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Bucs Beat

Rick Stroud, Greg Auman and Matt Baker

Five things to watch in Bucs-Seahawks on Sunday

25

November

Three years ago, the Bucs went to Seattle -- without Doug Martin, and long before Jameis Winston -- and jumped out to a 21-0 lead, only to see the Seahawks storm back to a 27-24 overtime victory. It wasn't the biggest blown lead in franchise history, as the St. Louis Cardinals had a 28-0 fourth quarter in 1987 to turn a 28-3 Bucs lead into a 31-28 Cardinals win, and the Bucs actually blew a bigger lead in last year's 24-point "You like that?" collapse at the Redskins.

Neither that big lead nor that big comeback is likely to be seen Sunday as the Seahawks come to Raymond James Stadium, but here are five things to watch for ...

1. Can the Bucs defense hold Seattle to 20 points or less? That's been the line where the Seahawks become a beatable team in 2016. When they get to 21 points or more, they're 6-0, but if you can hold them to 20 or less, they're 1-2-1, including a 9-3 loss to the Rams and a 6-6 tie against the Cardinals, both on the road. Their offense is certainly capable of a bad week -- the only other team in the NFL to score 6 or less in two games this season is the Jets, who have done it three times.

That 20-point line is telling for the Bucs defense as well -- Tampa Bay is 4-0 this season when holding opponents to 20 or less, and 9-1 since Dirk Koetter and Jameis Winston took over the Bucs offense in 2015. Seems like something of a given -- NFL teams win 78 percent of the time this season when holding their opponent to 20 or less -- but then again, the Bucs went 1-6 in such games in 2014.

Now while limiting Seattle's scoring is a smart first step, no team in the NFL has been better at winning with defense since the start of the 2014 season. In games scoring 13 points or less, Seattle is somehow 4-1-1 over the last three seasons -- the rest of the NFL is 13-221-1, which translates to winning 5.5 percent of the time.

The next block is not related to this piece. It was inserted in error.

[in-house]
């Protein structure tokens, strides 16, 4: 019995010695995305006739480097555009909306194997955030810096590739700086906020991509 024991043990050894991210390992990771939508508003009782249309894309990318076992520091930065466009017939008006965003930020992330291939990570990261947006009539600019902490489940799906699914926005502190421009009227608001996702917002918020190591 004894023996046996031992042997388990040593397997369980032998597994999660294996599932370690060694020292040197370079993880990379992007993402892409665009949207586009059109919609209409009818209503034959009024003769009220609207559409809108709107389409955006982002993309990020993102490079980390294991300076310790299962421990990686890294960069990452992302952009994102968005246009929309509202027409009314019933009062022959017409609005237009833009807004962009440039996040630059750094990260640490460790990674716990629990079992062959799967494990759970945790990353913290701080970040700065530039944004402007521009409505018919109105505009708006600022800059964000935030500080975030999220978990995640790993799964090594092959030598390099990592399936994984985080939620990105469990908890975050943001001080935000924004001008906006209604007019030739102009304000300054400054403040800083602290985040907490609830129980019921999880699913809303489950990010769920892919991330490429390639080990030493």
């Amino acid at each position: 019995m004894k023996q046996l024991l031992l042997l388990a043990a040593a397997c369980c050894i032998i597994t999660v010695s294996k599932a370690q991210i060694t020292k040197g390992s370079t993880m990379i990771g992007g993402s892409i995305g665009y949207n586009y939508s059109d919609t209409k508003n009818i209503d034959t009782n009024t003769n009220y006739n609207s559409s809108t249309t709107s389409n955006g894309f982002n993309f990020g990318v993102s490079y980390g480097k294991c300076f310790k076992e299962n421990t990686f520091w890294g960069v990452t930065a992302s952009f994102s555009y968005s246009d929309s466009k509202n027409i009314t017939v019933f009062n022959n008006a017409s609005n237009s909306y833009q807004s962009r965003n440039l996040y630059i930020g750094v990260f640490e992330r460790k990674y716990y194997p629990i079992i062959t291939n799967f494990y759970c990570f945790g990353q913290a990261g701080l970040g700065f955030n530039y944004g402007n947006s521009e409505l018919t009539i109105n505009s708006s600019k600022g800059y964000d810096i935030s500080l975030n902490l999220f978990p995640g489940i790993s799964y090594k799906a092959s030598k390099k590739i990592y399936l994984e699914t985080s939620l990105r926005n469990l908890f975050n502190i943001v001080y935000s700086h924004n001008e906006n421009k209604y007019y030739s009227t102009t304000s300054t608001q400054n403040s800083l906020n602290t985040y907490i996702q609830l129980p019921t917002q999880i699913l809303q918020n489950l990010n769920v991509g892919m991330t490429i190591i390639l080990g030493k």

2. How well can the Bucs contain Jimmy Graham? Graham's 649 receiving yards are second among NFL tight ends, behind only Carolina's Greg Olsen, who went off for 181 yards against the Bucs in Week 5. He actually has fewer touchdown catches (4) than the Bucs' Cameron Brate (5), but remains one of the most dangerous in the league at his position.

Graham has been relatively quiet against the Bucs in his career -- just three touchdowns in nine career games -- but what's concerning is his personal success against Mike Smith's Falcons teams during his Saints days. In a seven-game stretch from 2010-13, Graham had seven touchdowns in seven games against Atlanta, including a monster game in 2012 with seven catches for 146 yards and two touchdowns.

The Saints liked to line up Graham up like a receiver, presenting mismatches either in size or speed for nearly anyone covering him, but Seattle is more likely to line him up like a traditional tight end. He has only six touchdowns in 21 games with Seattle, so he hasn't been the same scoring threat he was with Drew Brees throwing him the ball.